|A group of Astropyga radiata seen in Kenya.|
Astropyga radiata, the red urchin, fire urchin, false fire urchin or blue-spotted urchin, is a species of sea urchin in the family Diadematidae. It is a large species with long spines and is found in the tropical Indo-Pacific region. It was first described in 1778 by the German naturalist Nathaniel Gottfried Leske.
Astropyga radiata is a large urchin with a test diameter of up to 20 cm (8 in), flattened or slightly concave on the aboral (upper) side. The spines are up to 4 cm (1.6 in) long and are grouped in five vertical clusters in between which are V-shaped areas with no spines corresponding to the interambulacral plates. These bare areas are red with lines of iridescent blue dots while the colour of the rest of the test and spines varies from reddish brown to purple, dark brown or nearly black. The spines are long and hollow; they are of two kinds, the shorter being venomous. The anal sac is prominent, brown with a dark tip. Juveniles have spines with transverse banding and this characteristic sometimes persists into adulthood.
Black and orange specimens seen in Kenya.
An orange specimen in Philippines.
A light specimen in Philippines.
A rare, white specimen in Hawaii.
Young in Indonesia.
Distribution and habitat
Astropyga radiata is found in the Indo-Pacific Ocean at a maximum depth of about 70 metres (230 ft) but more normally at 10 to 30 metres (33 to 98 ft). Its range extends from the African coast to Hawaii and Australian waters. It is often found in lagoons and bays where the substrate is sand, shingle or coral rubble. Sometimes many urchins collect together in one locality in dense aggregations.
Astropyga radiata is mostly nocturnal and feeds by grazing on algae. The mouth is at the centre of the oral (under) surface where there are five powerful teeth in an arrangement known as an Aristotle's lantern. This urchin is light sensitive and can angle its spines towards an approaching threatening object.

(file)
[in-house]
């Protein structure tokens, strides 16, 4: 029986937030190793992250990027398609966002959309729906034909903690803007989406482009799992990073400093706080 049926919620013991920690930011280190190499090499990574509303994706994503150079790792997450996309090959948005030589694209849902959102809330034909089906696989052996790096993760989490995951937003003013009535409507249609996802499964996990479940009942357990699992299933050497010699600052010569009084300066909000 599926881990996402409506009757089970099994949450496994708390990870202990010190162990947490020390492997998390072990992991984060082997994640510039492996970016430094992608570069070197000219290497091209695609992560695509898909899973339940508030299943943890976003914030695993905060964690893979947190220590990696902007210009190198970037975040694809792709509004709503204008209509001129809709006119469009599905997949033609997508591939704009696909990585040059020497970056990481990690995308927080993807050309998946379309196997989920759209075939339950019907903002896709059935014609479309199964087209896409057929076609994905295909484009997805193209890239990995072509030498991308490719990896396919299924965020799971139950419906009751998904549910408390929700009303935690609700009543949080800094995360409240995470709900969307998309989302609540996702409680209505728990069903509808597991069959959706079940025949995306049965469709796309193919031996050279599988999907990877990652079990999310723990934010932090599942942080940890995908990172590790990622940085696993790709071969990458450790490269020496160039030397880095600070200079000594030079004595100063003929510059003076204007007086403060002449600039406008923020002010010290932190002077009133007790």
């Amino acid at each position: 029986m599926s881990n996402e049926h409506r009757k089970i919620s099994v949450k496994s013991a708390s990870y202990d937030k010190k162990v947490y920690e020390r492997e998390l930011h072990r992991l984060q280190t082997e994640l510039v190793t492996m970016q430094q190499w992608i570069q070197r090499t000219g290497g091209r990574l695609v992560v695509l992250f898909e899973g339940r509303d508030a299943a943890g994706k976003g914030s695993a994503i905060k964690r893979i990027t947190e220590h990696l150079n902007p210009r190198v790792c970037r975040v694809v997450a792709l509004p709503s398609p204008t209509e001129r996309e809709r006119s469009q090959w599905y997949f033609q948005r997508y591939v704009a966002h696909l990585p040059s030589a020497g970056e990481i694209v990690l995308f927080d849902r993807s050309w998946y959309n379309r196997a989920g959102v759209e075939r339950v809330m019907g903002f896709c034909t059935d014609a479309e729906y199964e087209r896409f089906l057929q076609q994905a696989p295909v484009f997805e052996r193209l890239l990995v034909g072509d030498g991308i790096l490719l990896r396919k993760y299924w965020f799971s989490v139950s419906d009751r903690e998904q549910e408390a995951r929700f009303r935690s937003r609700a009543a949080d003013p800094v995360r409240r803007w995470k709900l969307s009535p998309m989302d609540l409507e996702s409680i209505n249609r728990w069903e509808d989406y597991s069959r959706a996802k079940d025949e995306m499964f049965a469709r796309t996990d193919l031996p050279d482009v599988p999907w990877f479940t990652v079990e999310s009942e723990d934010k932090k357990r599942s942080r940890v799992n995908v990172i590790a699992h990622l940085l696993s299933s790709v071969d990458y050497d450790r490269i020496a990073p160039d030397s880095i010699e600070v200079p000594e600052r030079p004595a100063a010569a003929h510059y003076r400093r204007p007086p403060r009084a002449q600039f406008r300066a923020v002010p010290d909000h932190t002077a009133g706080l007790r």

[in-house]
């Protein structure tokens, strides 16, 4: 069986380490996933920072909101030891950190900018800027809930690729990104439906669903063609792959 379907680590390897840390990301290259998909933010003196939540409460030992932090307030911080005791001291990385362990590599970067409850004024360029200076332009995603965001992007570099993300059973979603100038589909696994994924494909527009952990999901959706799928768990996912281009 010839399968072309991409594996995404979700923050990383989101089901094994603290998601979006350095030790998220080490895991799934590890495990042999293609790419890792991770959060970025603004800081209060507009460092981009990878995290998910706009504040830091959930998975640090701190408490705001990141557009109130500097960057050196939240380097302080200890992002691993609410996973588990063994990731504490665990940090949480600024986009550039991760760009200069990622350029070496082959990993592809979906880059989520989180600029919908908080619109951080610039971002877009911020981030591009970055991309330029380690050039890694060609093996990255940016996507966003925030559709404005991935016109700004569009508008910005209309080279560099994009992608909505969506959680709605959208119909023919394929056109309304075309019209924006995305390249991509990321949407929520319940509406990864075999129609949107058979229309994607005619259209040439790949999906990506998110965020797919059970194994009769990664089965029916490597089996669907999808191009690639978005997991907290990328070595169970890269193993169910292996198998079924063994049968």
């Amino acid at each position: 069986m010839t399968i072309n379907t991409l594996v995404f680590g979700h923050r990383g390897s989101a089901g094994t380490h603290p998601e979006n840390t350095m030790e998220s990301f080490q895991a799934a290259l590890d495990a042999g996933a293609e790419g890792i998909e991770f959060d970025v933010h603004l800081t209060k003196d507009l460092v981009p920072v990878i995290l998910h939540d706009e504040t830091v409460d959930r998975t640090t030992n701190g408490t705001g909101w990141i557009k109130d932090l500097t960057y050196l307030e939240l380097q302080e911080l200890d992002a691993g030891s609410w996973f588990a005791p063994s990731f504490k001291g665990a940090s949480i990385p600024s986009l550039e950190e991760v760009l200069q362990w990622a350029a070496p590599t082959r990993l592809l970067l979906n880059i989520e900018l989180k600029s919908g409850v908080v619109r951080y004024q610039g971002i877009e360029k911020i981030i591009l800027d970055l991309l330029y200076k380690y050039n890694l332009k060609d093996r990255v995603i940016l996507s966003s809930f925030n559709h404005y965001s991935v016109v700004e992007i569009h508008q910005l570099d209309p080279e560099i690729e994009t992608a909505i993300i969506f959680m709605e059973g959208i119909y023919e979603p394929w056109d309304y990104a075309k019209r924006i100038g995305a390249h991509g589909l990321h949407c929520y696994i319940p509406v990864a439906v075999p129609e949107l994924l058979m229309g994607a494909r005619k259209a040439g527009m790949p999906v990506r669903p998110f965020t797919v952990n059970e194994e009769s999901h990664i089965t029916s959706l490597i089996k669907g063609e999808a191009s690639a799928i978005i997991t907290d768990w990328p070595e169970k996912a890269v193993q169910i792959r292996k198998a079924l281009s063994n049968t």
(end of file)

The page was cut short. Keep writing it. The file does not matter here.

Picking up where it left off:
The sexes are separate in Astropyga radiata. Eggs and sperm are liberated into the water column. After fertilisation, the larvae are planktonic and develop through several stages before settling on the seabed and undergoing metamorphosis into a juvenile urchin.
A number of crustaceans and fish live in association with this urchin. These include the commensal shrimps Periclimenes hirsutus and Stegopontonia commensalis and the crab Zebrida adamsii. Another crab, Dorippe frascone is a symbiont and carries the urchin on its back. Certain juvenile fish also live among the spines including young emperor red snappers (Lutjanus sebae), cardinal fish (Apogonidae) and the zebra lionfish.
Relations to humans
Although not deadly to humans, these urchin's quills are quite venomous; capable of inflicting painful wounds. However, being a rather large and brightly colored species of urchin, it is relatively visible to divers, making injuries by accidentally stepping on one comparatively rare. Due to its beauty it's loved by underwater photographers and some expert fish-keepers.
Origins of the name
"Astropyga" comes from ancient Greek, astro meaning "star" and pyga "anus". Hence, it is named because of its star-shaped anus (or more precisely the star-shaped pattern around its anus).
"Radiata" comes from Latin and means "radiant", because of its colors and spines.
In English, it is also called star urchin, blue-spotted urchin, red sea urchin, or false fire urchin (different from the "true" fire urchin, Asthenosoma varium).
It goes by the name of Roter (Diadem)Seeigel in German, Riccio rosso in Italian, Falso erizo de fuego in Spanish, and Oursin rouge in French.
|External identifiers for Astropyga radiata|
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- Kroh, Andreas (2012). A. Kroh & R. Mooi, eds. "Astropyga radiata (Leske, 1778)". World Echinoidea Database. World Register of Marine Species. Retrieved 2013-01-21.
- Massimo Boyer. "Red sea urchin". World Database of Marine Species. SeaDB. Archived from the original on 2012-07-15. Retrieved 2013-01-21.
- Maran, Vincent (2010-11-11). "Astropyga radiata (Leske, 1778)". DORIS (in French). Retrieved 2013-01-22.